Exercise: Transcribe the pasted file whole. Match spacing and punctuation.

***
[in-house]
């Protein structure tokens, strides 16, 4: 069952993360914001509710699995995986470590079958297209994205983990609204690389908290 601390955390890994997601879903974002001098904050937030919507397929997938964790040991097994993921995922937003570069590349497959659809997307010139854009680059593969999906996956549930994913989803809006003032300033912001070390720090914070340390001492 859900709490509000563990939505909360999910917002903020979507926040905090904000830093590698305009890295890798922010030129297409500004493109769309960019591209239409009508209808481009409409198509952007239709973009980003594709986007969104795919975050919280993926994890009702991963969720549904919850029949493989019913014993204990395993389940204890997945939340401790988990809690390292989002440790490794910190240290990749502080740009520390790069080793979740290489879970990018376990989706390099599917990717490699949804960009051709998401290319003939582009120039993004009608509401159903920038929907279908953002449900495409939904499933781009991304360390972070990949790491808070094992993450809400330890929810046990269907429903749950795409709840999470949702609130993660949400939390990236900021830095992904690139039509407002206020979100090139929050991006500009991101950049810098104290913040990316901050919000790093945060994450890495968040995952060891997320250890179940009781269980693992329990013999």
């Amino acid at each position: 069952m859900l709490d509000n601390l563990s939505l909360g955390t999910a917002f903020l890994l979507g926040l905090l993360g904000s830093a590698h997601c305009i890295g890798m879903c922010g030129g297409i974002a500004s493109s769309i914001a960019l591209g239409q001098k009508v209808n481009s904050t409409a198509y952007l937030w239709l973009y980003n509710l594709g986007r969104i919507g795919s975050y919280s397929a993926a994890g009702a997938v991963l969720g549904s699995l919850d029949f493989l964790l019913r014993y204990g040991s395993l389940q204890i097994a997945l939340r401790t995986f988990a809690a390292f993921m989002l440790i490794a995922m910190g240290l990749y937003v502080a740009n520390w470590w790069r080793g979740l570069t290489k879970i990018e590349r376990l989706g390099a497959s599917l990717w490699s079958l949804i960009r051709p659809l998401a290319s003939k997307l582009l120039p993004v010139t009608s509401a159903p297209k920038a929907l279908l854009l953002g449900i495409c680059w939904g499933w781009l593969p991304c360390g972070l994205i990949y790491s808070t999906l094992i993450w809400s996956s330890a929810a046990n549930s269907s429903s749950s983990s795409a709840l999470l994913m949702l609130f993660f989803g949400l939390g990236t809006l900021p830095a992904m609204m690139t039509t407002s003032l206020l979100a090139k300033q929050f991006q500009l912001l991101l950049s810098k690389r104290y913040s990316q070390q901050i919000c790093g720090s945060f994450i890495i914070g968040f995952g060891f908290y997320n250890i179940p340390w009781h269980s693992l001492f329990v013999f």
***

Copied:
[in-house]
């Protein structure tokens, strides 16, 4: 069952993360914001509710699995995986470590079958297209994205983990609204690389908290 601390955390890994997601879903974002001098904050937030919507397929997938964790040991097994993921995922937003570069590349497959659809997307010139854009680059593969999906996956549930994913989803809006003032300033912001070390720090914070340390001492 859900709490509000563990939505909360999910917002903020979507926040905090904000830093590698305009890295890798922010030129297409500004493109769309960019591209239409009508209808481009409409198509952007239709973009980003594709986007969104795919975050919280993926994890009702991963969720549904919850029949493989019913014993204990395993389940204890997945939340401790988990809690390292989002440790490794910190240290990749502080740009520390790069080793979740290489879970990018376990989706390099599917990717490699949804960009051709998401290319003939582009120039993004009608509401159903920038929907279908953002449900495409939904499933781009991304360390972070990949790491808070094992993450809400330890929810046990269907429903749950795409709840999470949702609130993660949400939390990236900021830095992904690139039509407002206020979100090139929050991006500009991101950049810098104290913040990316901050919000790093945060994450890495968040995952060891997320250890179940009781269980693992329990013999």
């Amino acid at each position: 069952m859900l709490d509000n601390l563990s939505l909360g955390t999910a917002f903020l890994l979507g926040l905090l993360g904000s830093a590698h997601c305009i890295g890798m879903c922010g030129g297409i974002a500004s493109s769309i914001a960019l591209g239409q001098k009508v209808n481009s904050t409409a198509y952007l937030w239709l973009y980003n509710l594709g986007r969104i919507g795919s975050y919280s397929a993926a994890g009702a997938v991963l969720g549904s699995l919850d029949f493989l964790l019913r014993y204990g040991s395993l389940q204890i097994a997945l939340r401790t995986f988990a809690a390292f993921m989002l440790i490794a995922m910190g240290l990749y937003v502080a740009n520390w470590w790069r080793g979740l570069t290489k879970i990018e590349r376990l989706g390099a497959s599917l990717w490699s079958l949804i960009r051709p659809l998401a290319s003939k997307l582009l120039p993004v010139t009608s509401a159903p297209k920038a929907l279908l854009l953002g449900i495409c680059w939904g499933w781009l593969p991304c360390g972070l994205i990949y790491s808070t999906l094992i993450w809400s996956s330890a929810a046990n549930s269907s429903s749950s983990s795409a709840l999470l994913m949702l609130f993660f989803g949400l939390g990236t809006l900021p830095a992904m609204m690139t039509t407002s003032l206020l979100a090139k300033q929050f991006q500009l912001l991101l950049s810098k690389r104290y913040s990316q070390q901050i919000c790093g720090s945060f994450i890495i914070g968040f995952g060891f908290y997320n250890i179940p340390w009781h269980s693992l001492f329990v013999f």